Ever since it was built, Leonburg castle has been owned by the Brandis family, a rare and fortunate circumstance in a region with such turbulent history.
Leonburg was probably built around 1200 by an ancestor of the Brandis counts. It is visible from afar, sitting on an exposed porphyry hill high above the Etsch valley by the road to Gampenpass. Its most prominent feature are the two mighty three-storey rectangular towers.
The name "Leon" (=lion) appears to indicate that this is a very powerful and important fortress. The castle's strategic position is obvious, and was a good enough reason for count Meinhard II of Tyrol to disarm the Brandis family who were known to be hostile to him. Following the defeat of the Brandis dynasty, they were nonetheless allowed to keep the castle as a fief. Following extensive fire damage, Leonburg was rebuilt in the 15th century with an enlarged great hall.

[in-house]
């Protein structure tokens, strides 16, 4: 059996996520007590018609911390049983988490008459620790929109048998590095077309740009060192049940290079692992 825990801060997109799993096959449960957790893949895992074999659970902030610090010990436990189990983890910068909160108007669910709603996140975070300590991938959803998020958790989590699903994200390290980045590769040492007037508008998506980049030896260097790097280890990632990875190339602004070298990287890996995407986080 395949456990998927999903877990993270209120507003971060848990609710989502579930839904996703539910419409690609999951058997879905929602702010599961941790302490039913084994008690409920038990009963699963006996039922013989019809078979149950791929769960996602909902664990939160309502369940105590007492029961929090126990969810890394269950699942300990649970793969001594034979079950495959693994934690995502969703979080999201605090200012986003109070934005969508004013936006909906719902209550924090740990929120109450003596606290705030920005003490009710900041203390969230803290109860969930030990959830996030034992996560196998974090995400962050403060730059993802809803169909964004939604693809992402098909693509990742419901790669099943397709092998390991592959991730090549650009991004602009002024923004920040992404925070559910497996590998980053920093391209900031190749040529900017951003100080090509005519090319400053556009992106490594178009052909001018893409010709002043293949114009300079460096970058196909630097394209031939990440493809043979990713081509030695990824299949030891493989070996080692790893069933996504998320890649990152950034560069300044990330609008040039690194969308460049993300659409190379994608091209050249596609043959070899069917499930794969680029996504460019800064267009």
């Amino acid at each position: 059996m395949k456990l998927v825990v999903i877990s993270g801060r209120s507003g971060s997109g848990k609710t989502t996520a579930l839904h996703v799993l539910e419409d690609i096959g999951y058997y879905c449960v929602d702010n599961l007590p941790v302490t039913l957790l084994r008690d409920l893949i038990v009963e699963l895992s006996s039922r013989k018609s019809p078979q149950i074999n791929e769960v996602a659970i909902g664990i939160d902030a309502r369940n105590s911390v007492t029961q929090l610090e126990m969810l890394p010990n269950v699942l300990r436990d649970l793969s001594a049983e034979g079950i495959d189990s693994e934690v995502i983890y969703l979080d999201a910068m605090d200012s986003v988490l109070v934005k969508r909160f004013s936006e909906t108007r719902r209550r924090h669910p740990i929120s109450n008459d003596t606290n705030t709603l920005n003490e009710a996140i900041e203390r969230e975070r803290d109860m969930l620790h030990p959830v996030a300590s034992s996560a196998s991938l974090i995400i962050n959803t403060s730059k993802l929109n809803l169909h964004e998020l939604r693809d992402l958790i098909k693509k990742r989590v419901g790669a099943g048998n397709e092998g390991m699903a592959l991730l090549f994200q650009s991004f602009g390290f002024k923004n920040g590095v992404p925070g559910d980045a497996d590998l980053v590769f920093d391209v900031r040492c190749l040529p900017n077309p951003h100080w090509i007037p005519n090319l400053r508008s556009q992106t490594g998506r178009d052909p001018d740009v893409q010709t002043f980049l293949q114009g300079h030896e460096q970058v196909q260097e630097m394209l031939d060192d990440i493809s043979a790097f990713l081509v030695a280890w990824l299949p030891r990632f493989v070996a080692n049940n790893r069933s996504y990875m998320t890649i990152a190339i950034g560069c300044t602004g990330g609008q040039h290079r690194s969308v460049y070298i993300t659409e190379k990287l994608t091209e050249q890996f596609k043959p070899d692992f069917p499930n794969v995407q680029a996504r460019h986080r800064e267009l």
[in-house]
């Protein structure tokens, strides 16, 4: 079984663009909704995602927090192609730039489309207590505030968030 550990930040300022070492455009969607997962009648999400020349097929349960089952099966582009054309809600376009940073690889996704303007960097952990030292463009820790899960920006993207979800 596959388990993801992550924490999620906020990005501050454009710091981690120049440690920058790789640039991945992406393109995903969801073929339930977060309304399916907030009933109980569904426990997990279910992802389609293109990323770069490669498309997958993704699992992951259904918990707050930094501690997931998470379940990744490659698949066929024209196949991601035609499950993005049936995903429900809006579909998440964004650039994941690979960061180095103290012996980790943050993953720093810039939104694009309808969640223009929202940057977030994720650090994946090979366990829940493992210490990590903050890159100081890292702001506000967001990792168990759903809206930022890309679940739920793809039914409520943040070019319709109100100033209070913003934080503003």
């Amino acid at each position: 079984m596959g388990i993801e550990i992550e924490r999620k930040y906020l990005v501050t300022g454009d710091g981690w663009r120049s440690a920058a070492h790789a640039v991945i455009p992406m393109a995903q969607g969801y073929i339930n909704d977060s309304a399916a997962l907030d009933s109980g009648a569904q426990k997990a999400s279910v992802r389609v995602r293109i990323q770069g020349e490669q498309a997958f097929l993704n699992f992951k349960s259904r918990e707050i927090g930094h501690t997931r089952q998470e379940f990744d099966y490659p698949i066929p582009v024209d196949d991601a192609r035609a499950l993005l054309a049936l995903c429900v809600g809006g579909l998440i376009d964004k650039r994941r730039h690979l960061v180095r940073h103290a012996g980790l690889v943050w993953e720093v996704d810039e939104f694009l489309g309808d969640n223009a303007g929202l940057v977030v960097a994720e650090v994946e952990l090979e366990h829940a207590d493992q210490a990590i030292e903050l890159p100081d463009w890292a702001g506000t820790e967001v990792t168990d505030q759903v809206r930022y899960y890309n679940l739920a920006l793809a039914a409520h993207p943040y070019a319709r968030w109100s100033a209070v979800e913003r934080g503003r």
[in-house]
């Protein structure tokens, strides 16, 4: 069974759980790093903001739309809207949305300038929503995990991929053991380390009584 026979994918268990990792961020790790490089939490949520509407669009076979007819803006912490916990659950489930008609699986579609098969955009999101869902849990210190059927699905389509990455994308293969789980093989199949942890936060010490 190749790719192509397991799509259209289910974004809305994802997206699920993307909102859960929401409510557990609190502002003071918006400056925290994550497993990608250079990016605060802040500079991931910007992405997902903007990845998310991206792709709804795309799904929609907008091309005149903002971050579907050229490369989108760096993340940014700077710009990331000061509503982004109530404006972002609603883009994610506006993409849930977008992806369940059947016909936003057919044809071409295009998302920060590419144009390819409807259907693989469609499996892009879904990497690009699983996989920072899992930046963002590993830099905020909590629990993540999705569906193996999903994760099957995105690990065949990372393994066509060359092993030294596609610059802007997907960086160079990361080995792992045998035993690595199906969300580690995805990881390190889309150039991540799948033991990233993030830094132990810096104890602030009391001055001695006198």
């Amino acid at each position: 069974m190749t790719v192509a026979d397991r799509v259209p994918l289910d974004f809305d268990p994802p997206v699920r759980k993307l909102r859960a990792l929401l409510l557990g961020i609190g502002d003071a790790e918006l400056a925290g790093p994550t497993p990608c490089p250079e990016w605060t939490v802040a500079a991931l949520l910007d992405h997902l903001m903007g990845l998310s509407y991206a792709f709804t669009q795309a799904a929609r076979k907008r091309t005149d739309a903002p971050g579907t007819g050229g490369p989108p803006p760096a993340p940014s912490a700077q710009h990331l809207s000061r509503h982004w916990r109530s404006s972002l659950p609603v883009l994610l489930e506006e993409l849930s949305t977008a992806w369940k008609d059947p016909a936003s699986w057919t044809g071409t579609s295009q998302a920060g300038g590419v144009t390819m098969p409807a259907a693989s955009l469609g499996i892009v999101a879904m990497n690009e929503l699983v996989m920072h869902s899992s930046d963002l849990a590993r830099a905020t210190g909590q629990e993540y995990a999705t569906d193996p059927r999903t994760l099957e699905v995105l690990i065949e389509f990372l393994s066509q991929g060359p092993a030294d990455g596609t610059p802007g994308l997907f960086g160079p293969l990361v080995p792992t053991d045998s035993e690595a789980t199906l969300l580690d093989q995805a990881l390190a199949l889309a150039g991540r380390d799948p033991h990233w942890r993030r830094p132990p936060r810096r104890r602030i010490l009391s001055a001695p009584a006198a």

The castle has maintained its medieval structure to the present day, and is an excellent illustration of the defensive capabilities at the time. Leonburg is not open to visitors, but the excellent view of the castle from the Gampenstrasse offers some compensation.